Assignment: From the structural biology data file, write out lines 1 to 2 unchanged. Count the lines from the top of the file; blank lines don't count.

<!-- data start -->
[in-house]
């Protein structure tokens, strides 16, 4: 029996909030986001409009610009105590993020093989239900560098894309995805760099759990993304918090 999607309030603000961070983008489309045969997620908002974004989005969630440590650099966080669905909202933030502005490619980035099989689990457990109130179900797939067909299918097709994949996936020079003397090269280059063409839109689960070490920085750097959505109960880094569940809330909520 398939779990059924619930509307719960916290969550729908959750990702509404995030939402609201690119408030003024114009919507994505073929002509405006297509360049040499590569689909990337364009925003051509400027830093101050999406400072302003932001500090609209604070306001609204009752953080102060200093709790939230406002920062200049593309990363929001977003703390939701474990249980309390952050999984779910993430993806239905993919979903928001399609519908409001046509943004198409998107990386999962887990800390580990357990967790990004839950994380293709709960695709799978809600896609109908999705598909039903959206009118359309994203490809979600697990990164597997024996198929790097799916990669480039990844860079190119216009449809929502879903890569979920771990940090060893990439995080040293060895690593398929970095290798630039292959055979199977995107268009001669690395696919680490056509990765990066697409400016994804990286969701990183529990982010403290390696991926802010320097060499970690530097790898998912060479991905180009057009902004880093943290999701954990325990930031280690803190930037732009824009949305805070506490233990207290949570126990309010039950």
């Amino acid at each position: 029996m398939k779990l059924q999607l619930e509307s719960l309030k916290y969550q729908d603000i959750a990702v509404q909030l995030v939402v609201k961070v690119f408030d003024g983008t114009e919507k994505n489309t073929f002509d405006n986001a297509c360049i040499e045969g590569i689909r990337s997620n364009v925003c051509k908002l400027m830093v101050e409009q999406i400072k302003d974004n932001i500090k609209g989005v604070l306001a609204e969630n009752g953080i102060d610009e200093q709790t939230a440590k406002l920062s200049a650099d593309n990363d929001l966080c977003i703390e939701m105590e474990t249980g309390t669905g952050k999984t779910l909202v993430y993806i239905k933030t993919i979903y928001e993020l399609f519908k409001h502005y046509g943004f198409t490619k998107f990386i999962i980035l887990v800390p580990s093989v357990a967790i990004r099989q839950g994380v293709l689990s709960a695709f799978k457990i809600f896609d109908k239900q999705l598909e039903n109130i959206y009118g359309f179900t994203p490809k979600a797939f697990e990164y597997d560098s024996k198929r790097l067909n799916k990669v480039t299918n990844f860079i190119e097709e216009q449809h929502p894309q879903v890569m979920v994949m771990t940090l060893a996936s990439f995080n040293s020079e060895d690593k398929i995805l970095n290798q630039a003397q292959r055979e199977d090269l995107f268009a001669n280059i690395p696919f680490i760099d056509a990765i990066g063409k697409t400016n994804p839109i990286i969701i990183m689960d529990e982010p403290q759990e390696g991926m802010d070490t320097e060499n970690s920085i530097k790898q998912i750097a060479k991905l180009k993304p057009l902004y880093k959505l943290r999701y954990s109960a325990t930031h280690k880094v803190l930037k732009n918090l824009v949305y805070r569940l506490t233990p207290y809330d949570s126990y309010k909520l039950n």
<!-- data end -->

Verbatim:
[in-house]
């Protein structure tokens, strides 16, 4: 029996909030986001409009610009105590993020093989239900560098894309995805760099759990993304918090 999607309030603000961070983008489309045969997620908002974004989005969630440590650099966080669905909202933030502005490619980035099989689990457990109130179900797939067909299918097709994949996936020079003397090269280059063409839109689960070490920085750097959505109960880094569940809330909520 398939779990059924619930509307719960916290969550729908959750990702509404995030939402609201690119408030003024114009919507994505073929002509405006297509360049040499590569689909990337364009925003051509400027830093101050999406400072302003932001500090609209604070306001609204009752953080102060200093709790939230406002920062200049593309990363929001977003703390939701474990249980309390952050999984779910993430993806239905993919979903928001399609519908409001046509943004198409998107990386999962887990800390580990357990967790990004839950994380293709709960695709799978809600896609109908999705598909039903959206009118359309994203490809979600697990990164597997024996198929790097799916990669480039990844860079190119216009449809929502879903890569979920771990940090060893990439995080040293060895690593398929970095290798630039292959055979199977995107268009001669690395696919680490056509990765990066697409400016994804990286969701990183529990982010403290390696991926802010320097060499970690530097790898998912060479991905180009057009902004880093943290999701954990325990930031280690803190930037732009824009949305805070506490233990207290949570126990309010039950």